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Thermodynamics}Entropy

Recall the definition of entropy to be dS = dQ/T. The heat is defined here as dQ = m c dT, and thus S = \int mcdT/T.

One is given two bodies of the same mass. One mass is at T_1=500 and the other is at T_2=100 before they're placed next to each other. When they're put next to each other, one has the net heat transferred being 0, thus Q_1 = -Q_2 \Rightarrow T_f = (T_1+T_2)/2=300.

The entropy is thus S =  \int^{T_f}_{T_1} mcdT/T +  \int^{T_f}_{T_2} mcdT/T = mc \left ( \ln(3/5) + \ln(3) \right) = 2mc \ln 3 - mc \ln 5 = mc(\ln 9 - \ln 5) = mc \ln(9/5), as in choice (B).


See below for user comments and alternate solutions! See below for user comments and alternate solutions!
Alternate Solutions
asdfman
2009-11-05 00:11:38
Used POE.

Expect there to be a change in entropy - E is out.
Know the typical integral to find S will involve a ln - A is out.
Expect the entropy to increase for the system - D is out.
Based on the numbers, expect there to be a ratio as an argument of the ln - C is tentatively out.

I'd come back to it if there was time and run the math to see if B is actually correct. If not this logic narrows it down to 2 choices.
Alternate Solution - Unverified
Comments
physicsphysics
2011-10-11 08:21:33
I think this problem is a little bit tricky. To obtain the equation form of integral, the system should be changed reversibly. If this system is irreversible, the entropy change of this system is -Delta q/T + \Delta q/T = zero.
physicsphysics
2011-10-11 08:24:13
Sorry. I confused two cases. Just reversible case is zero. irreversible case is S>=0.
NEC
mrTrig
2010-11-05 13:50:32
yosun, you can reduce the logarithms much faster by simply knowing that addition of two results in multiplication of arguments. mc(\ln{(\frac{3}{5})} +\ln{3}) = mc\ln{(\frac{9}{5})}NEC
asdfman
2009-11-05 00:11:38
Used POE.

Expect there to be a change in entropy - E is out.
Know the typical integral to find S will involve a ln - A is out.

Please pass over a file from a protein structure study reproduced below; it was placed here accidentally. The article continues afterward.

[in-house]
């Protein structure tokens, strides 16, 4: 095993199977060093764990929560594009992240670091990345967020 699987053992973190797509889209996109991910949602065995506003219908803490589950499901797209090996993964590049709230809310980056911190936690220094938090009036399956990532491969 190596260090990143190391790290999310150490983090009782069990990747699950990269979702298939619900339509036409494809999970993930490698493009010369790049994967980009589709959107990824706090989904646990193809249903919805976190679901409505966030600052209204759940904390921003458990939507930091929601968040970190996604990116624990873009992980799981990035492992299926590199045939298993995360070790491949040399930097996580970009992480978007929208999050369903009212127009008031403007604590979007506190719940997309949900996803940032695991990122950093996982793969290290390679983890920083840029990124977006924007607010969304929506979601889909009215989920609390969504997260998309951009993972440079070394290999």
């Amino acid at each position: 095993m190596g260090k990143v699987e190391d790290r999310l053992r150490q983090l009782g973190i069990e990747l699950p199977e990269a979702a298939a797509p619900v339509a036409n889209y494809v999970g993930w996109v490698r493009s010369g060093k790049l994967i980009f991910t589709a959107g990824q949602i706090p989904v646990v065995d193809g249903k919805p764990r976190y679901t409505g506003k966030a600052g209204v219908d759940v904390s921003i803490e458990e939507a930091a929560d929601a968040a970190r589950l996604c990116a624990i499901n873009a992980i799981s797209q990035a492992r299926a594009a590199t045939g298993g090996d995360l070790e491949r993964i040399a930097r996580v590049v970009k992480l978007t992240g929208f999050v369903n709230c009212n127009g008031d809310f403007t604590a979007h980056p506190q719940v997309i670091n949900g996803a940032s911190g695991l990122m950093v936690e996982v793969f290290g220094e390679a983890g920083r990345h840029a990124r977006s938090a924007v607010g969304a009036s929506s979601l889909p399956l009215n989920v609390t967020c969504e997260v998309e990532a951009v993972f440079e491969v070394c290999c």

Expect the entropy to increase for the system - D is out.
Based on the numbers, expect there to be a ratio as an argument of the ln - C is tentatively out.

I'd come back to it if there was time and run the math to see if B is actually correct. If not this logic narrows it down to 2 choices.
Alternate Solution - Unverified
dstahlke
2009-10-09 10:53:51
But isn't it true that dS \ge dQ/T with equality only in the case where the process is reversible? This process doesn't seem reversible to me.
kroner
2009-10-11 20:16:00
In the context of the whole system it's not a reversible process. From that perspective dQ = 0 so you are correct that dS > dQ/T = 0. Clearly the change in entropy is positive.

But considering the two objects separately, they're each undergoing a reversible process (being uniformly heated or cooled). The change in entropy for each can be found by setting dS = dQ/T where dQ is the heat flowing into that object. Then you sum the changes contributed by each object.
Answered Question!
vinograd19
2007-02-02 10:27:17
I think there is a mistake in solution. One integral is positive, the other is negative. But in solution they are both positive.
hungrychemist
2007-10-07 21:34:32
Solution is correct. The sign of integral is determined solely from the limits of integration. Notice ln(3/5) itself is a minus number as expected.
NEC

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